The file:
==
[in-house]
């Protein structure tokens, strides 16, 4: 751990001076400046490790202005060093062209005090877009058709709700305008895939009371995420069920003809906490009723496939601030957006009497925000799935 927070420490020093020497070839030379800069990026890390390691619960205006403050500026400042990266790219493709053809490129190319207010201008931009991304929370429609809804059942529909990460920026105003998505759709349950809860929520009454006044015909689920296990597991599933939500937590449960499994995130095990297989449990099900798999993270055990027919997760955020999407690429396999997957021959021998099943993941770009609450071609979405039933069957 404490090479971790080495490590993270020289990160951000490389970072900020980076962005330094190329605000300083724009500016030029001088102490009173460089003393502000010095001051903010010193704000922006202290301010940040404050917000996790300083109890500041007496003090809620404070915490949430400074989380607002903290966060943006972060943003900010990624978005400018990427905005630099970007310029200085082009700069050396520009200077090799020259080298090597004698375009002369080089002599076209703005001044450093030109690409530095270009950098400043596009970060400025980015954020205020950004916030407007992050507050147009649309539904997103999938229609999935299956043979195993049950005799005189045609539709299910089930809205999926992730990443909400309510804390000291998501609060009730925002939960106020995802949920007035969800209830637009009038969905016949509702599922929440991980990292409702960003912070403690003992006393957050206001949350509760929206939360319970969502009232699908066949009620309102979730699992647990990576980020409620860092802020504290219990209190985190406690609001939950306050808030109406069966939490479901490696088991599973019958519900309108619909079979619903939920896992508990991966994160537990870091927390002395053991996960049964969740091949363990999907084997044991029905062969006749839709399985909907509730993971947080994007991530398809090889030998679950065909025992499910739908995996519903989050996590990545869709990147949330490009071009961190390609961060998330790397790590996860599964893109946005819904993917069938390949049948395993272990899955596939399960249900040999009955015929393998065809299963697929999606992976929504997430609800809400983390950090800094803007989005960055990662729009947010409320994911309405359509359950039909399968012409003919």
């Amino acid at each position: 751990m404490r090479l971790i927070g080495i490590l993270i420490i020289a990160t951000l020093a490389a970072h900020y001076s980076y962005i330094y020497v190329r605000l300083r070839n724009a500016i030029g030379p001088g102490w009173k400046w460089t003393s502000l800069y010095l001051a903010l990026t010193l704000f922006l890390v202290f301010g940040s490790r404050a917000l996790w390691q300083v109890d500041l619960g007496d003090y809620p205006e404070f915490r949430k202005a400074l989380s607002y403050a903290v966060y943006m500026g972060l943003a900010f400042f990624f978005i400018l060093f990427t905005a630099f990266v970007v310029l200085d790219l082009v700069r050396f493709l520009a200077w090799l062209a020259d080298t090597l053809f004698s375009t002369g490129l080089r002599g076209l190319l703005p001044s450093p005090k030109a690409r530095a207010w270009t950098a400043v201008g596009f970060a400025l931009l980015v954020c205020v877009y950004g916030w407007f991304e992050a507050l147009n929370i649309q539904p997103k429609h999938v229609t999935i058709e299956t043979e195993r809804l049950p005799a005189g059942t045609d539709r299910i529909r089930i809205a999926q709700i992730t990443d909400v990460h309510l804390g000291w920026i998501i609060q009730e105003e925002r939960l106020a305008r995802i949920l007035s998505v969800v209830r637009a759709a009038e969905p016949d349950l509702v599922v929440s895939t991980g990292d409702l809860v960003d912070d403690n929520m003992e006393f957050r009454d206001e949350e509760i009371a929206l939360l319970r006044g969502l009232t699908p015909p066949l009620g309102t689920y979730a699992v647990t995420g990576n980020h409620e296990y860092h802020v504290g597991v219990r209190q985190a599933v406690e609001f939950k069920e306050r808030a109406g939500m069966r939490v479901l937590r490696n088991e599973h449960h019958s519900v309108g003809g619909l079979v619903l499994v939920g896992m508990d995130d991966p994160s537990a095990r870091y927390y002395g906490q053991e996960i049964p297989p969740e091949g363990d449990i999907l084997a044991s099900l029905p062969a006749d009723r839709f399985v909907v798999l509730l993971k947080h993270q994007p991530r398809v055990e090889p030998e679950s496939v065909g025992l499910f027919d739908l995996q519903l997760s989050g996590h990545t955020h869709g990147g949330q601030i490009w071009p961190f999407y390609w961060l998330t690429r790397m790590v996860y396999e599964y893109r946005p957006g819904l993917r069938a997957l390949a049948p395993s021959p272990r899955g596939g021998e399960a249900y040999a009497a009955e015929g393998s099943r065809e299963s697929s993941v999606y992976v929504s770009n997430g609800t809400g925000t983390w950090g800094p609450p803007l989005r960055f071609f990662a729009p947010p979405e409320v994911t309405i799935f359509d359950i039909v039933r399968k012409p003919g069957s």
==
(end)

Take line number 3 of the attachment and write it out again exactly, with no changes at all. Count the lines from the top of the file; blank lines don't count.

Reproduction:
């Amino acid at each position: 751990m404490r090479l971790i927070g080495i490590l993270i420490i020289a990160t951000l020093a490389a970072h900020y001076s980076y962005i330094y020497v190329r605000l300083r070839n724009a500016i030029g030379p001088g102490w009173k400046w460089t003393s502000l800069y010095l001051a903010l990026t010193l704000f922006l890390v202290f301010g940040s490790r404050a917000l996790w390691q300083v109890d500041l619960g007496d003090y809620p205006e404070f915490r949430k202005a400074l989380s607002y403050a903290v966060y943006m500026g972060l943003a900010f400042f990624f978005i400018l060093f990427t905005a630099f990266v970007v310029l200085d790219l082009v700069r050396f493709l520009a200077w090799l062209a020259d080298t090597l053809f004698s375009t002369g490129l080089r002599g076209l190319l703005p001044s450093p005090k030109a690409r530095a207010w270009t950098a400043v201008g596009f970060a400025l931009l980015v954020c205020v877009y950004g916030w407007f991304e992050a507050l147009n929370i649309q539904p997103k429609h999938v229609t999935i058709e299956t043979e195993r809804l049950p005799a005189g059942t045609d539709r299910i529909r089930i809205a999926q709700i992730t990443d909400v990460h309510l804390g000291w920026i998501i609060q009730e105003e925002r939960l106020a305008r995802i949920l007035s998505v969800v209830r637009a759709a009038e969905p016949d349950l509702v599922v929440s895939t991980g990292d409702l809860v960003d912070d403690n929520m003992e006393f957050r009454d206001e949350e509760i009371a929206l939360l319970r006044g969502l009232t699908p015909p066949l009620g309102t689920y979730a699992v647990t995420g990576n980020h409620e296990y860092h802020v504290g597991v219990r209190q985190a599933v406690e609001f939950k069920e306050r808030a109406g939500m069966r939490v479901l937590r490696n088991e599973h449960h019958s519900v309108g003809g619909l079979v619903l499994v939920g896992m508990d995130d991966p994160s537990a095990r870091y927390y002395g906490q053991e996960i049964p297989p969740e091949g363990d449990i999907l084997a044991s099900l029905p062969a006749d009723r839709f399985v909907v798999l509730l993971k947080h993270q994007p991530r398809v055990e090889p030998e679950s496939v065909g025992l499910f027919d739908l995996q519903l997760s989050g996590h990545t955020h869709g990147g949330q601030i490009w071009p961190f999407y390609w961060l998330t690429r790397m790590v996860y396999e599964y893109r946005p957006g819904l993917r069938a997957l390949a049948p395993s021959p272990r899955g596939g021998e399960a249900y040999a009497a009955e015929g393998s099943r065809e299963s697929s993941v999606y992976v929504s770009n997430g609800t809400g925000t983390w950090g800094p609450p803007l989005r960055f071609f990662a729009p947010p979405e409320v994911t309405i799935f359509d359950i039909v039933r399968k012409p003919g069957s």